All in all, my packrafting kit weighs around 4 kilograms (8.8 pounds), including boat, paddle, Life Jacket, repair kit and accessories. That is a fair bit of extra weight on top of a normal setup, and so some consideration is needed to make everything fit without ruining your riding experience.
By far the easiest place to put that weight is in a Frontier backpack. If your normal bikepacking setup is packless, then nothing else needs to change. I use a 20-litre pack, which is enough to take my boat, life Jacket, paddle blades, accessories and waterproofs. That all adds up to around 5 kilos (11 pounds) on my back, which isn’t too bad. On trips that are likely to contain more bushwhacking and pushing, using a slightly larger pack can be an advantage, as it takes more weight away from the bike, making it a lot less painful to push.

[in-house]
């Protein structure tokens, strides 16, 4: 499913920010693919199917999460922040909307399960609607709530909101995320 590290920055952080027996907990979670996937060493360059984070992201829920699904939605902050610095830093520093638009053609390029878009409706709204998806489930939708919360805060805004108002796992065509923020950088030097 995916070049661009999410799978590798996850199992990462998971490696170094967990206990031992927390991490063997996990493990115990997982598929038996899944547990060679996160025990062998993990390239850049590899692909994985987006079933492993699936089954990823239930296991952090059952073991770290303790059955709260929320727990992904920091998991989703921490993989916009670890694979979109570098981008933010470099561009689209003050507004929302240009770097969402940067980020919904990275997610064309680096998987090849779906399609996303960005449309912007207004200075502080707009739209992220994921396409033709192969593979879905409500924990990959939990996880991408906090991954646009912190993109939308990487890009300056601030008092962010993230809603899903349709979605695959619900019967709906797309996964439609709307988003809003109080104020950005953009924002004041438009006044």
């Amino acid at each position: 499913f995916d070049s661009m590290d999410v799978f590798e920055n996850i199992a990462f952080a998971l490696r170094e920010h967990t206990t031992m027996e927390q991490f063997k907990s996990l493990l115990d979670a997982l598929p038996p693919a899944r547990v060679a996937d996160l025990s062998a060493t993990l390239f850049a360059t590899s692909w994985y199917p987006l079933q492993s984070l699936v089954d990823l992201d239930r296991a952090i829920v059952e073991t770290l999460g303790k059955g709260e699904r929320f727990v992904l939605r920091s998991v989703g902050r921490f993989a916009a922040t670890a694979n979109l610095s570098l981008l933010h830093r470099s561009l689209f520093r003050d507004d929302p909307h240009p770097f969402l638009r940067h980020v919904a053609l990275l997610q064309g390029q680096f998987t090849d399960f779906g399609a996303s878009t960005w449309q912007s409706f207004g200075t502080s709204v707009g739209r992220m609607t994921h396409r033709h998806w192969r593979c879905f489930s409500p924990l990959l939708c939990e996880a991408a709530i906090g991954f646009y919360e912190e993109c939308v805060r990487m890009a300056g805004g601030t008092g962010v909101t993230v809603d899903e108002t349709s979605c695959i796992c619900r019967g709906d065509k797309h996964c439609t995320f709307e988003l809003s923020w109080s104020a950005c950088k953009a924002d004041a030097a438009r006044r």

Choose your good paddle
The two key features of a packrafting paddle are its length and the ability to split it, ideally into four pieces. Low weight is, of course, a bonus but will cost a lot more money. Most 4-piece paddles are designed for touring purposes anyway, so will tend towards the lighter end of the scale. Around $50 will get you a Frontier fibreglass/nylon paddle. Because packrafts are wider than most boats, a longer paddle is generally needed – 200 to 220 cm is likely to be best for most users.
Post time: Mar-16-2019